At September 30, 2019 and December 31, 2018, the amortized cost of the Company’s cash equivalents and marketable securities approximated their fair value and there were no material realized or unrealized gains or losses, either individually or in the aggregate.
In April 2017, the Company issued $175.0 million principal amount of Convertible Senior Notes due 2022 (Notes) (see Note 4 Financing Arrangements). The estimated fair value of the Notes is based on quoted market prices of the Company’s instruments in markets that are not active and are classified as Level 2 within the fair value hierarchy. The Company estimated the fair value of the Notes by evaluating quoted market prices and calculating the upfront cash payment a market participant would require to assume these obligations. The calculated fair value of the Notes of $168.0 million, is highly correlated to the Company’s stock price and as a result, significant changes to the Company’s stock price will have a significant impact on the calculated fair value of the Notes.
For certain other financial assets and liabilities, including accounts receivable, accounts payable and other current assets and liabilities, the carrying amounts approximate their fair value primarily due to the relatively short maturity of these balances.
v3.19.3
Condensed consolidated financial statement details Condensed consolidated financial statement details
9 Months Ended
Sep. 30, 2019
Organization, Consolidation and Presentation of Financial Statements [Abstract]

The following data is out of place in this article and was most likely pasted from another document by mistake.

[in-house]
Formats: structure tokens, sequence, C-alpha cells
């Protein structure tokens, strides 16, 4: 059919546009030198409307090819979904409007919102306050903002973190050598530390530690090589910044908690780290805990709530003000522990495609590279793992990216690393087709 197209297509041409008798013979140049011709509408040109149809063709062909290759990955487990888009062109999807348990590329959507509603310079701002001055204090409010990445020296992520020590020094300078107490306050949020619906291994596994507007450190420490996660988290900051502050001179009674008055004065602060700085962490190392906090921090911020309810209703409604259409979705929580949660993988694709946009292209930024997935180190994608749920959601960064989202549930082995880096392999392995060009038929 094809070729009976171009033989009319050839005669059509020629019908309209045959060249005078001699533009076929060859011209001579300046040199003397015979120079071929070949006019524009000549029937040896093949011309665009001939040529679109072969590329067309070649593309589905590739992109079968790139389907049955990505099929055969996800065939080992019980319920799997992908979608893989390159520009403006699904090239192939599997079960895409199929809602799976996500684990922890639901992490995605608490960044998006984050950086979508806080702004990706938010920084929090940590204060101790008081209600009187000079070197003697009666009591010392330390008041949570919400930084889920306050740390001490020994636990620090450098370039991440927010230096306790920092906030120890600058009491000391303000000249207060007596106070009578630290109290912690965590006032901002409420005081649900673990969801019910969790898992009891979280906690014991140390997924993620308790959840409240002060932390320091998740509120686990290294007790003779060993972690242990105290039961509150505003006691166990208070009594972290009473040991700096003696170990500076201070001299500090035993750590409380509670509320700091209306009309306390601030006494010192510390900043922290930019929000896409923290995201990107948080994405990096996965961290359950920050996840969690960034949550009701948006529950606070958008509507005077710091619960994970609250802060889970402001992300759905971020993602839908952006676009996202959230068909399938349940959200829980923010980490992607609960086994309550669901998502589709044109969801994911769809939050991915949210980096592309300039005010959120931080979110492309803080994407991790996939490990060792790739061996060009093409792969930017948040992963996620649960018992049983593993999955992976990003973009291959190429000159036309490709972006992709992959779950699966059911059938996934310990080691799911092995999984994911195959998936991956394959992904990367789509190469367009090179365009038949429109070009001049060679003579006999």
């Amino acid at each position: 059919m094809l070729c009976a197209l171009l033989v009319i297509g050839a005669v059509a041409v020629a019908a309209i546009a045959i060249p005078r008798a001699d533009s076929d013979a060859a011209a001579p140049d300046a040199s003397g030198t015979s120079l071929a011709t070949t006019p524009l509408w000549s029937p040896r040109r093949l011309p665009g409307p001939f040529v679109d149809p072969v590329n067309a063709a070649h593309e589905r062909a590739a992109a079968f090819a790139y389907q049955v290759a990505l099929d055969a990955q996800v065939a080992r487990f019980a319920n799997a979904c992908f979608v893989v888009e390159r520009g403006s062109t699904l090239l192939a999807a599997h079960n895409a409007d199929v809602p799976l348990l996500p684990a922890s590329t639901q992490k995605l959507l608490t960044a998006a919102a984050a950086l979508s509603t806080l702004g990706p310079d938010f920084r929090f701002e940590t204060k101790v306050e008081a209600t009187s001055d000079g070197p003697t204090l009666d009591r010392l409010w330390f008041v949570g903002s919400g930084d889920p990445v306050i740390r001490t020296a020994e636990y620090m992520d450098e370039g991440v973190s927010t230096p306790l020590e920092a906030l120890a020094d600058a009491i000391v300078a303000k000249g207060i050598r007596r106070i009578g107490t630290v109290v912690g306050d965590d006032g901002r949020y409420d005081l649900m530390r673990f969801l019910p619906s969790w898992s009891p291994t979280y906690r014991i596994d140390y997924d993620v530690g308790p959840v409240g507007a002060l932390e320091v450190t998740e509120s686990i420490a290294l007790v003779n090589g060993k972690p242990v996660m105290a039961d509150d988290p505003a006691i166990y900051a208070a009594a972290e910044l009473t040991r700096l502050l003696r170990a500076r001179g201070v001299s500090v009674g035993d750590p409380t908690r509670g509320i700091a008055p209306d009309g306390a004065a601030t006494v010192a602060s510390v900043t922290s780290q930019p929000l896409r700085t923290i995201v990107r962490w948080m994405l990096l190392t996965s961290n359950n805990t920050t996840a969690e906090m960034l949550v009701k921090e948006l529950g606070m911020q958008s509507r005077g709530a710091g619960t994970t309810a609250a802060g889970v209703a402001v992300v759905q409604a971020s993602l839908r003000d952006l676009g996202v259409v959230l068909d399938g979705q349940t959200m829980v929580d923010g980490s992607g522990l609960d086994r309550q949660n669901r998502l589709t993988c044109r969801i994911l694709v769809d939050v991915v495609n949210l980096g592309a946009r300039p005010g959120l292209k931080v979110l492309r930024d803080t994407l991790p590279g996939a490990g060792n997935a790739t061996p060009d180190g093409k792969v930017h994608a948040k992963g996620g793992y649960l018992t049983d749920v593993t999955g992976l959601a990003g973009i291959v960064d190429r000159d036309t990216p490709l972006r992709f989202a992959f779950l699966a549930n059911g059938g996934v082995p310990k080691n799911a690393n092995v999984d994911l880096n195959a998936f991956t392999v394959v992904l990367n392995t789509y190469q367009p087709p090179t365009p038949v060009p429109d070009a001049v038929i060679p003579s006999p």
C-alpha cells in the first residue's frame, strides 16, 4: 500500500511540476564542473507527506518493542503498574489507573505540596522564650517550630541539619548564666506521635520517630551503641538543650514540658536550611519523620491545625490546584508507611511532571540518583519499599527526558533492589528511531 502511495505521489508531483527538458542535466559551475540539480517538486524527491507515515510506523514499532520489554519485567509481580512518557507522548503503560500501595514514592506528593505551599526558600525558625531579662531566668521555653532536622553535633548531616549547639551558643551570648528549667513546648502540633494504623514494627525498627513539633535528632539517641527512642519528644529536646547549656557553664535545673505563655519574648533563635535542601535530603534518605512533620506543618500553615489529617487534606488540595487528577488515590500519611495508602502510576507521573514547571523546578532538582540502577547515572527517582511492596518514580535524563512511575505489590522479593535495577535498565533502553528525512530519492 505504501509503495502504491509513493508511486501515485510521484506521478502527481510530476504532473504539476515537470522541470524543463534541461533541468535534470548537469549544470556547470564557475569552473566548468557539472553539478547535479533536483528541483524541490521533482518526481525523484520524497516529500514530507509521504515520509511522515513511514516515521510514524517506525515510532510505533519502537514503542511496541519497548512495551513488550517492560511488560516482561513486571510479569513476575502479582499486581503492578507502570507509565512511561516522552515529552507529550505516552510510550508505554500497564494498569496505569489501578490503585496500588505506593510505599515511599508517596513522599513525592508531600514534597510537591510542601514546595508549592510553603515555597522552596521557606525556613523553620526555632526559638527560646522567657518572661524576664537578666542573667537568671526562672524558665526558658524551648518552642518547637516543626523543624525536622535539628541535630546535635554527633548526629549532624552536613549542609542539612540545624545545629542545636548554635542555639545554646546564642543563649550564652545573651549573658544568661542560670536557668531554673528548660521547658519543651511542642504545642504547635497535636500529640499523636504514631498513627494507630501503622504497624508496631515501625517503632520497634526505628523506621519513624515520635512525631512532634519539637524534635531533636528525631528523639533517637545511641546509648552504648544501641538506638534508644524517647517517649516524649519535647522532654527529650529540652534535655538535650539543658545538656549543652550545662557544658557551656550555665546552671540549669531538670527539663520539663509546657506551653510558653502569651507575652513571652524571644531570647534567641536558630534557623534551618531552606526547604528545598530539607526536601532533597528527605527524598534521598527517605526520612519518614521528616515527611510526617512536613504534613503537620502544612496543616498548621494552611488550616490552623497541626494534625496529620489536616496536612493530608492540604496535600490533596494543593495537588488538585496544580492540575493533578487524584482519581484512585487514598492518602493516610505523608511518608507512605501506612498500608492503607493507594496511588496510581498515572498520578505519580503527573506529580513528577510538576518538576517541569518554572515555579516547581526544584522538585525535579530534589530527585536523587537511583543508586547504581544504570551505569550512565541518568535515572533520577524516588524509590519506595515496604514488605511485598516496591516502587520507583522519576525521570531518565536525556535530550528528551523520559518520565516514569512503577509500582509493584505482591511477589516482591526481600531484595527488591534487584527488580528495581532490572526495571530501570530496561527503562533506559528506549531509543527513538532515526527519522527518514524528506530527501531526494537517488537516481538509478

Consolidated financial statement details Condensed consolidated financial statement details
The following sections and tables provide details of selected balance sheet items.
Inventory
(in thousands)
September 30, 2019
 
December 31, 2018
Components
$
32,996

 
$
19,205

Finished goods
217,036

 
97,253

Total inventory
$
250,032

 
$
116,458


Property and equipment, net
(in thousands)
September 30, 2019
 
December 31, 2018
Leasehold improvements
$
50,709

 
$
66,198

Production, engineering and other equipment
45,578

 
43,019

Tooling
19,190

 
17,808

Computers and software
21,085

 
20,865

Furniture and office equipment
10,837

 
14,969

Tradeshow equipment and other
7,009

 
7,009

Construction in progress
81

 
80

Gross property and equipment
154,489

 
169,948

Less: Accumulated depreciation and amortization
(114,762
)
 
(123,381
)
Property and equipment, net
$
39,727

 
$
46,567


Intangible assets
 
September 30, 2019
(in thousands)
Gross carrying value
 
Accumulated amortization
 
Net carrying value
Purchased technology
$
50,501

 
$
(43,405
)
 
$
7,096

Domain name
15

 

 
15

Total intangible assets
$
50,516

 
$
(43,405
)
 
$
7,111


 
December 31, 2018
(in thousands)
Gross carrying value
 
Accumulated amortization
 
Net carrying value
Purchased technology
$
50,501

 
$
(37,451
)
 
$
13,050

Domain name
15

 

 
15

Total intangible assets
$
50,516

 
$
(37,451
)
 
$
13,065